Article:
Purpose: To investigate whether anatomic restoration of the anterior cruciate ligament (ACL) functional bundles results in significant reduction in transverse-plane instability compared with the conventional single-bundle technique during a dynamic 60 degrees pivoting maneuver with the supporting knee in extension.
Methods: Using an 8-camera optoelectronic system and a force plate, we examined 10 patients with double-bundle ACL reconstruction, 12 patients with single-bundle reconstruction, 10 ACL-deficient subjects, and 10 healthy control individuals. The 4 groups did not differ in terms of age, body mass index, duration of follow-up, and number of meniscectomies performed. Kinematic and kinetic data were collected from these subjects while performing a pivoting maneuver on each side with the supporting knee in extension. Maximum range of motion for internal-external knee rotation and maximum knee rotational moment were examined.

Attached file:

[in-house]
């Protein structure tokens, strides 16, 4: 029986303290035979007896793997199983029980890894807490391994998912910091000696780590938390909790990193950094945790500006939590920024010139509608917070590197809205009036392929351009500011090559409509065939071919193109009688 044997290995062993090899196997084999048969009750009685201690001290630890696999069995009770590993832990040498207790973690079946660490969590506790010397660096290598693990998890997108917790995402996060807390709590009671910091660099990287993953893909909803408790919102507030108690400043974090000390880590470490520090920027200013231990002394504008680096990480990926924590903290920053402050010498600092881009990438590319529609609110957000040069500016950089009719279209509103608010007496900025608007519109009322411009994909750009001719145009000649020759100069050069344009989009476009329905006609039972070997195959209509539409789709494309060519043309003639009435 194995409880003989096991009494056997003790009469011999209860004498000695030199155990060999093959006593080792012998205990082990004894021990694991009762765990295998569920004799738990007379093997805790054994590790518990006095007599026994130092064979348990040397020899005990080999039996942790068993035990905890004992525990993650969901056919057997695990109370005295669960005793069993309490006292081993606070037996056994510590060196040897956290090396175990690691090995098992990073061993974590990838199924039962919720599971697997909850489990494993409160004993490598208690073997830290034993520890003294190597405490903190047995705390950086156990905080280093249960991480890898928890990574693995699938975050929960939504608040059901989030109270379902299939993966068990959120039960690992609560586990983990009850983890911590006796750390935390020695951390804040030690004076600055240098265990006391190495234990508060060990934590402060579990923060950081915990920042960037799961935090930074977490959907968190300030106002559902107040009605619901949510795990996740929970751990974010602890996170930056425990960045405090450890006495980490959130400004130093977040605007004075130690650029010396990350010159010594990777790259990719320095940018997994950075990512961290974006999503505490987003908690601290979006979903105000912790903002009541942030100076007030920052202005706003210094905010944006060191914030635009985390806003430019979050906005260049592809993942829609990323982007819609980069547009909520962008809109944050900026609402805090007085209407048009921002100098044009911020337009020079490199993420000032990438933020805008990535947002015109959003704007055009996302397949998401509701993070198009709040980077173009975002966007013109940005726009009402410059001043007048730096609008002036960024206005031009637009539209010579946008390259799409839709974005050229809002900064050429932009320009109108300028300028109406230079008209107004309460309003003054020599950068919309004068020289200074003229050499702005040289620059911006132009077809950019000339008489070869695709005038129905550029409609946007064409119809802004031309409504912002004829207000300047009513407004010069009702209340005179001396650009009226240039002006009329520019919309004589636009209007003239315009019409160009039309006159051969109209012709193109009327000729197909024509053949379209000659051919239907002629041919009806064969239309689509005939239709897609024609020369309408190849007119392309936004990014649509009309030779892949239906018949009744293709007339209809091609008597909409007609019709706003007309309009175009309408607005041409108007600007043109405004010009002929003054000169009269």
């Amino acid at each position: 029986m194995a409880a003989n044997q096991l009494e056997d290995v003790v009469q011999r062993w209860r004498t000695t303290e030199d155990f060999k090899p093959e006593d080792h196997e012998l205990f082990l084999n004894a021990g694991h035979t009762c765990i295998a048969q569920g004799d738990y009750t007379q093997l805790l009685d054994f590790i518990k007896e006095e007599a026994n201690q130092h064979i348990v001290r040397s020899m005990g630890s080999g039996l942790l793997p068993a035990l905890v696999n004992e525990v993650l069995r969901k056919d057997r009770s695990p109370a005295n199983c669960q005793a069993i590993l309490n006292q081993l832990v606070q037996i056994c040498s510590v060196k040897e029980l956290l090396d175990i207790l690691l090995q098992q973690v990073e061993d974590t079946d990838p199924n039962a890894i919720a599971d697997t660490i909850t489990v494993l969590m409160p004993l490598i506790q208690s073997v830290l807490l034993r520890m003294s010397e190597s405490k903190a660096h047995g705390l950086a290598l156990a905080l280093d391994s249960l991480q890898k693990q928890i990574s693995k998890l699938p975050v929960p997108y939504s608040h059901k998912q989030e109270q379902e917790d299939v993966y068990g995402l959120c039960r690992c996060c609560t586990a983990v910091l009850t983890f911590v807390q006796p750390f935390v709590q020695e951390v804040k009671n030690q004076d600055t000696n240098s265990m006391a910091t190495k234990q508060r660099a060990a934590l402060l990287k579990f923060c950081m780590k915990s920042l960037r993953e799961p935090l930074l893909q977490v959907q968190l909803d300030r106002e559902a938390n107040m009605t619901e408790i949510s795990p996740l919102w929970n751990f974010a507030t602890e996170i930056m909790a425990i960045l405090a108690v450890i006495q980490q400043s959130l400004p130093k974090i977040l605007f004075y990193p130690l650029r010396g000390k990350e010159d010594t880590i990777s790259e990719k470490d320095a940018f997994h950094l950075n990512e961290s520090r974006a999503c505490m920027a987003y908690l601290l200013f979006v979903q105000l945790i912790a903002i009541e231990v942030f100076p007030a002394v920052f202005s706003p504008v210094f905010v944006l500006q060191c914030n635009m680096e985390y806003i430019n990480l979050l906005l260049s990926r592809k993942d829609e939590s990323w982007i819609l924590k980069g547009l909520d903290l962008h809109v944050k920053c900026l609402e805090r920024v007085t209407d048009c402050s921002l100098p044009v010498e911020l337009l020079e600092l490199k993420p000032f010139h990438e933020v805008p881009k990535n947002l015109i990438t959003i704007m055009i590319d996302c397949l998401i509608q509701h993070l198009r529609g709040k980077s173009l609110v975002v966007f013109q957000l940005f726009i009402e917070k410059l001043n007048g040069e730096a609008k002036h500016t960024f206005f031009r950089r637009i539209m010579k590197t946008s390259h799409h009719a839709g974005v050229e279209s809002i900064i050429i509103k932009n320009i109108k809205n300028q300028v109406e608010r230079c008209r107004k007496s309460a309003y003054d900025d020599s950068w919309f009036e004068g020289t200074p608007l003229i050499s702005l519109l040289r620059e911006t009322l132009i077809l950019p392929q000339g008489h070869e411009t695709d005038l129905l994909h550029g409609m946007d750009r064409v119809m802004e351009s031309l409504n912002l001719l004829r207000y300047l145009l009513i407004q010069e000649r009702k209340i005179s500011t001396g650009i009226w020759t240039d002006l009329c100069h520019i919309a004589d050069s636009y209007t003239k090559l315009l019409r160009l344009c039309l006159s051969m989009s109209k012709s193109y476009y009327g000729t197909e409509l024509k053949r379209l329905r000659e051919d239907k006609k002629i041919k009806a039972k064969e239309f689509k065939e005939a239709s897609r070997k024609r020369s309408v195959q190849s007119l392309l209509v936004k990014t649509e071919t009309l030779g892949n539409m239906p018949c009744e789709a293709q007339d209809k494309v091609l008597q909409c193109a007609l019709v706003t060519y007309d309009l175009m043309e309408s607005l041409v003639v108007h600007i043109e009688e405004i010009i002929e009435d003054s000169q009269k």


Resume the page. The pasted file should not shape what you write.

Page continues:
Results: There was no significant difference in tibial rotation either between the 4 groups or between sides. The mean knee rotation for the single- and double-bundle groups was lower than the control group. Rotational moment values were substantially reduced on the affected side of the reconstructed and the ACL-deficient groups. However, rotational moment was not found to affect the degree of angular displacement significantly.
Conclusions: Double-bundle ACL reconstruction does not reduce knee rotation further compared with the single-bundle reconstruction technique. The affected side of ACL-deficient or -reconstructed individuals is subjected to reduced knee rotational moments compared with the intact side during stressful functional maneuvers.
Level of evidence: Level III, retrospective comparative study.
Copyright (c) 2010 Arthroscopy Association of North America. Published by Elsevier Inc. All rights reserved.